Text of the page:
“Don’t haggle prices at a shop like you might in places like Morocco,” said staffer Kelly, who called Paris home for a few years. “If you want a deal, go to France during its “les soldes” season, which is when shops will mark down prices to make room for new inventory. Usually, these sales take place twice a year around January–February and June–July.”
While you may be eager to dig in to everything from pastries to quiche to crêpes on tour in France, be sure you’re sitting down at a table when you do. Nothing will get you more side-eye than chowing down while you stroll along the Champs-Élysées in Paris.
The only time a street-side nibble is culturally acceptable? When you have a warm baguette in hand. Even locals often can’t help having a quick bite as they leave the boulangerie, and you’ll often see the top part of the baguette chewed off—we love this part of French culture! Speaking of baguettes… “You should ALWAYS buy a fresh baguette for bread,” said staffer Arlena, who studied abroad in France. “Buying any other type of bread from a grocery store is a crime.”
The French take good food very seriously—you would too if you were known for some of the best cuisine in the world! So, if a restaurant lists a menu item a certain way, you can be sure that every element of the dish has been carefully vetted by the chef, and has earned its place in the flavor profile. So, even if you see an ingredient you’re not crazy about, go for it.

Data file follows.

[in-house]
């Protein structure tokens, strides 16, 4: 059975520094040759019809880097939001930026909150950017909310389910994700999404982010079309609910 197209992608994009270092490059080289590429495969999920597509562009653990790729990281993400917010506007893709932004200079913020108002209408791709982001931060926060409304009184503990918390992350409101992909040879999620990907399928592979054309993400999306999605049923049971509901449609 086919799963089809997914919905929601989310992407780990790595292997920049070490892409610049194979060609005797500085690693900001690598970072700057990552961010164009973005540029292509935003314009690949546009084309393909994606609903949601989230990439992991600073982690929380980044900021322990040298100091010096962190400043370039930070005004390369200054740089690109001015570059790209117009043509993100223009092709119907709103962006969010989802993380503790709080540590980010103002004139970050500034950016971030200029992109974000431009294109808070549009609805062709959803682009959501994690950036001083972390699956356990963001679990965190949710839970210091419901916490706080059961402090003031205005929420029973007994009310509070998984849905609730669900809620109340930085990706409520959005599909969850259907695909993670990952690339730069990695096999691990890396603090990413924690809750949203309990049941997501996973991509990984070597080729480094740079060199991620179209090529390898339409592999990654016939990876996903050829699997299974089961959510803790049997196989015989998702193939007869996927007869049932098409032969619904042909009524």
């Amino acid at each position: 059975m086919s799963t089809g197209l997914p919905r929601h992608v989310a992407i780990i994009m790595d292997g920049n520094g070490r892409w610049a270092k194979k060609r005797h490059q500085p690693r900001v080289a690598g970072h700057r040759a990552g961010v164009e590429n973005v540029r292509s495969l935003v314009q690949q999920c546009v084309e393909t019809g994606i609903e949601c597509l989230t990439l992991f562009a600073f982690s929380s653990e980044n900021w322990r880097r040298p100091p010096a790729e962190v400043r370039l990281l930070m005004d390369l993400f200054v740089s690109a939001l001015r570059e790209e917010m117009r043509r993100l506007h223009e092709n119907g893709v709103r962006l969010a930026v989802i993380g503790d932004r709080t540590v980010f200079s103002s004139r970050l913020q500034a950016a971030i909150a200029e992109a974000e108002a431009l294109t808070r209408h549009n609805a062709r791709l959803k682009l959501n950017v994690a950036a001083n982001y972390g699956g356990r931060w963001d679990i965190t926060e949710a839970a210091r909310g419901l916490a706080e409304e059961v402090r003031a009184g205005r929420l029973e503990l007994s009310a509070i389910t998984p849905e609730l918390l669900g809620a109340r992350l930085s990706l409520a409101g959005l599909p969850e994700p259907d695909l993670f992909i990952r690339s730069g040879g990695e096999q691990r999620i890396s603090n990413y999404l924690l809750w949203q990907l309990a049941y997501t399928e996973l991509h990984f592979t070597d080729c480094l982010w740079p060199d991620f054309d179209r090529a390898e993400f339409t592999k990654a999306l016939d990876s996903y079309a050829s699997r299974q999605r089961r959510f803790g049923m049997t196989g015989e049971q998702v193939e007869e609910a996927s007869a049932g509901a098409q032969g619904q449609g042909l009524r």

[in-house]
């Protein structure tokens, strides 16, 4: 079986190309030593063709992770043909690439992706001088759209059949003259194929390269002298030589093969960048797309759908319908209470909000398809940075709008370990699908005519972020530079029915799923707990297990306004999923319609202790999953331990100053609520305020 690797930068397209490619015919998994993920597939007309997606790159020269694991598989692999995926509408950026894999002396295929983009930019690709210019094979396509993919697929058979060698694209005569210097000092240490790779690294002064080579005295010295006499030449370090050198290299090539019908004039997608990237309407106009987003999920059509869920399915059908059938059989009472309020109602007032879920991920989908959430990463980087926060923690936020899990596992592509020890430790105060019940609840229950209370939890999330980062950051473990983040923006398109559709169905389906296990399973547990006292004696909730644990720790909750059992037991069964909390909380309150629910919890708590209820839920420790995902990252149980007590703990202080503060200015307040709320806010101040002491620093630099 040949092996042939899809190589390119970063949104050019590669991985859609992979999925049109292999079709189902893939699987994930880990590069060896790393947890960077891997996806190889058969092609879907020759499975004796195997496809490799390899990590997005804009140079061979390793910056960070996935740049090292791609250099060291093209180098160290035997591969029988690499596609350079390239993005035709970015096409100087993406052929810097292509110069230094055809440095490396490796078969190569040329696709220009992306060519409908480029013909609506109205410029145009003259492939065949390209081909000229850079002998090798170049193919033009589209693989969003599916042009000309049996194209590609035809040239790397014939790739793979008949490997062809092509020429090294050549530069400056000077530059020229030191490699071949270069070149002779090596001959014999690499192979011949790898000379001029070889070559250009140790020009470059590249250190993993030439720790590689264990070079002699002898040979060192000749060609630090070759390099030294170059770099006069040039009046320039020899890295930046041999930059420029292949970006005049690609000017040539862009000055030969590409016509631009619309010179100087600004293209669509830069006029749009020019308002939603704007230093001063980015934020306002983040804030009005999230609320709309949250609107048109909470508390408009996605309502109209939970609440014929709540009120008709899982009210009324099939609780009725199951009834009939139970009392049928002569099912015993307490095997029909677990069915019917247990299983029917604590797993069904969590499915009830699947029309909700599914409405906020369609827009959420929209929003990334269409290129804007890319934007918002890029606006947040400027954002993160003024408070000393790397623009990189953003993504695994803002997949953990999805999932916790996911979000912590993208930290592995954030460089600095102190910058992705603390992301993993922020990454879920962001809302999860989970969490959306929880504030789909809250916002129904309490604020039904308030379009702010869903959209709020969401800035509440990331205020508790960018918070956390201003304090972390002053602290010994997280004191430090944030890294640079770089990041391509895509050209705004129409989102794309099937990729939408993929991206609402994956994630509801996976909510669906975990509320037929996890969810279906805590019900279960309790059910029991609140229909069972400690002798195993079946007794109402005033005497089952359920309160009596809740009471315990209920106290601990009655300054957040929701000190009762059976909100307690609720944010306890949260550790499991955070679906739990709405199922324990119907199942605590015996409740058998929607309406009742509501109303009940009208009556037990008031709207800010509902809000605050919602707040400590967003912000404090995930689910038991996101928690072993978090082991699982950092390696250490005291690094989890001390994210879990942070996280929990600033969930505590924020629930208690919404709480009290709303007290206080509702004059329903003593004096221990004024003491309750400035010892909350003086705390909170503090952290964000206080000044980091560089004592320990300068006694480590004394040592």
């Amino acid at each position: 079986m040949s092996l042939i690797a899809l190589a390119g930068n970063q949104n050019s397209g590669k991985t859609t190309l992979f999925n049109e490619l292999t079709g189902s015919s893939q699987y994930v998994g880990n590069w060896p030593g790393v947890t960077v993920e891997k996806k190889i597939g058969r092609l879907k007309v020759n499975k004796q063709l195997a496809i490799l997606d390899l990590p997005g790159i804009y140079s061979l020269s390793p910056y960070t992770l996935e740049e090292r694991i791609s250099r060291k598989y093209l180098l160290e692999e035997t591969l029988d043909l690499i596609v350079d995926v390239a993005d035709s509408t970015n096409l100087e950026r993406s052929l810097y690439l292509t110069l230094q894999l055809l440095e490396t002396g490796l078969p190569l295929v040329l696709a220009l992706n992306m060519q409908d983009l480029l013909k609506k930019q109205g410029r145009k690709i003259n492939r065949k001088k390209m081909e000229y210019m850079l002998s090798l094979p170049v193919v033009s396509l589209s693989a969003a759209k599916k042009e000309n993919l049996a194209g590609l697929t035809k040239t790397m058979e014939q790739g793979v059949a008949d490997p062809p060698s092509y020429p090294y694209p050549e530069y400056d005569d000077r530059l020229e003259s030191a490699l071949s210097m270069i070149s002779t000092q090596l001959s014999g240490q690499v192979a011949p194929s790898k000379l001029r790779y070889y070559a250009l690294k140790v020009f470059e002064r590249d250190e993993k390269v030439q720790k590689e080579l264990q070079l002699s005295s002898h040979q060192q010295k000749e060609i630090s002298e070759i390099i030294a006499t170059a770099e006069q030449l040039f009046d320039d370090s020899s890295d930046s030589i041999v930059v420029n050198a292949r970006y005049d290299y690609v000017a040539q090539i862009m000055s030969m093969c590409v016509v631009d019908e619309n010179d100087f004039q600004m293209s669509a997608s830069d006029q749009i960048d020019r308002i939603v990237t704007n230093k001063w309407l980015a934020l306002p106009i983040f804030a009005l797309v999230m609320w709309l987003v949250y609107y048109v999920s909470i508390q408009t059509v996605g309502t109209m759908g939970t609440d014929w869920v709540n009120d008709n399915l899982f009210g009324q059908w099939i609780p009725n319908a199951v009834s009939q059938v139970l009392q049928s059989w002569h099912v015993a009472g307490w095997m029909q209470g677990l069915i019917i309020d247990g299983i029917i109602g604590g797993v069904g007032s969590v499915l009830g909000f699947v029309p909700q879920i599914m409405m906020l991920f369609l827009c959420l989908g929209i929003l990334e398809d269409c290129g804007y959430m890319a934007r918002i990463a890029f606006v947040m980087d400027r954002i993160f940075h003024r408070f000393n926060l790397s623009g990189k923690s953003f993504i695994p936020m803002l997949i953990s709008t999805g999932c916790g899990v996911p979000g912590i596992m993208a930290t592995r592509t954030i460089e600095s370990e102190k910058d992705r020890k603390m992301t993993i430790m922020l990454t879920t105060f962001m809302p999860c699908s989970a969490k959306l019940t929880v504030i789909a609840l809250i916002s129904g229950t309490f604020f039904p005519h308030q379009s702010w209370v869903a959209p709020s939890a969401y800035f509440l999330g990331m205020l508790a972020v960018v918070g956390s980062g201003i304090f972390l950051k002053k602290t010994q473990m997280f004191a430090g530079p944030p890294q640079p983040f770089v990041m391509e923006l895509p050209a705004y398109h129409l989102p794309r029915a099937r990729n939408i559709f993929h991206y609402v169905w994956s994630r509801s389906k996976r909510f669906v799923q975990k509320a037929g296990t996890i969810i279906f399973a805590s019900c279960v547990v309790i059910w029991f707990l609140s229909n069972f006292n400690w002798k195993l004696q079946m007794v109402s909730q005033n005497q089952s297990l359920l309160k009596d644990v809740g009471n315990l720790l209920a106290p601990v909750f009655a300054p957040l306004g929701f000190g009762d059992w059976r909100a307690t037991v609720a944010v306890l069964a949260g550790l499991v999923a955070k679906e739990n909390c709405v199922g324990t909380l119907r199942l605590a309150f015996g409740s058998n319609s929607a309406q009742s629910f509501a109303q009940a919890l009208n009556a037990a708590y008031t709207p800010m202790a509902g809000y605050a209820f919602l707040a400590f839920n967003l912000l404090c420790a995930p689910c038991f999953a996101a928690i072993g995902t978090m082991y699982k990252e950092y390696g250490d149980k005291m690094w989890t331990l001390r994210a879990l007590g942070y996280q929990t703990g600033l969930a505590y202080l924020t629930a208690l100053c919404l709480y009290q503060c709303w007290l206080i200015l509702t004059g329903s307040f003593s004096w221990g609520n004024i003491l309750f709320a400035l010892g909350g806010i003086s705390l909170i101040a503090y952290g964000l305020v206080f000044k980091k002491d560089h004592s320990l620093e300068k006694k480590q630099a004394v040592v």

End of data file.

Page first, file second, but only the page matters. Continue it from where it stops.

“Don’t ask a restaurant to customize a dish to your liking,” said staffer Kelly, who lived in Paris for a few years. “For example, if you don’t like fish, don’t order a salade niçoise and ask your waiter for no sardines and no tuna.”
“Ice is never guaranteed in your water or drink,” said staffer Arlena, who studied in France. “You will always have to ask for it.” This is true for many places throughout Europe, where freezers are few and far between. If you do end up asking your server for ice, here’s one French custom to keep in mind: Don’t put any in your fine French wine! Oh là là…
“Tipping is not expected and is factored into the price of the meal,” said staffer Abby, who spent a year studying and living in France. While you can round up to show that you appreciated good service, you’re not obligated to leave a tip.
That’s even true if you linger over your meal—which is expected! “Don’t go to a restaurant with the American mentality of quick in and out,” suggested staffer Arlena. “Eating is a pleasure in France, so if you go to a restaurant, the waiter isn’t going to rush and you should expect to be there for two to three hours.”
This one goes back to those time-honored food rules the French have in place. According to French culture and traditions, a good meal should be eaten at its best: freshly made, delivered promptly to your table, and just as the chef intended it. So, taking any leftovers in a doggy bag and eating them cold or reheated later is frowned upon.
With that said, cultural views about taking leftovers are changing a bit. As of 2016, larger restaurants are required by law to give doggy bags to patrons who ask for them, in an effort to cut down on food waste.
Here’s a fun fact about French culture: If you’re heading to a French cafe and would like an espresso-based coffee with a generous amount of foamed milk, use the term “café crème” to sound like a local. Even though your server will likely know what you mean if you order a “café au lait,” that’s usually used to describe the milky coffee that locals sip during mornings at home.
And, while you’re sure to get your coffee in a cup when out and about, locals sip their café au lait from small bowls at home (which is one of the unique customs of France). What’s with the bowl, you ask? The café au lait cools more quickly, and there’s more room to dip buttery, jammy bread (la tartine) or a breakfast pastry. We can get behind any French custom that leaves more room for a morning slice of buttered baguette.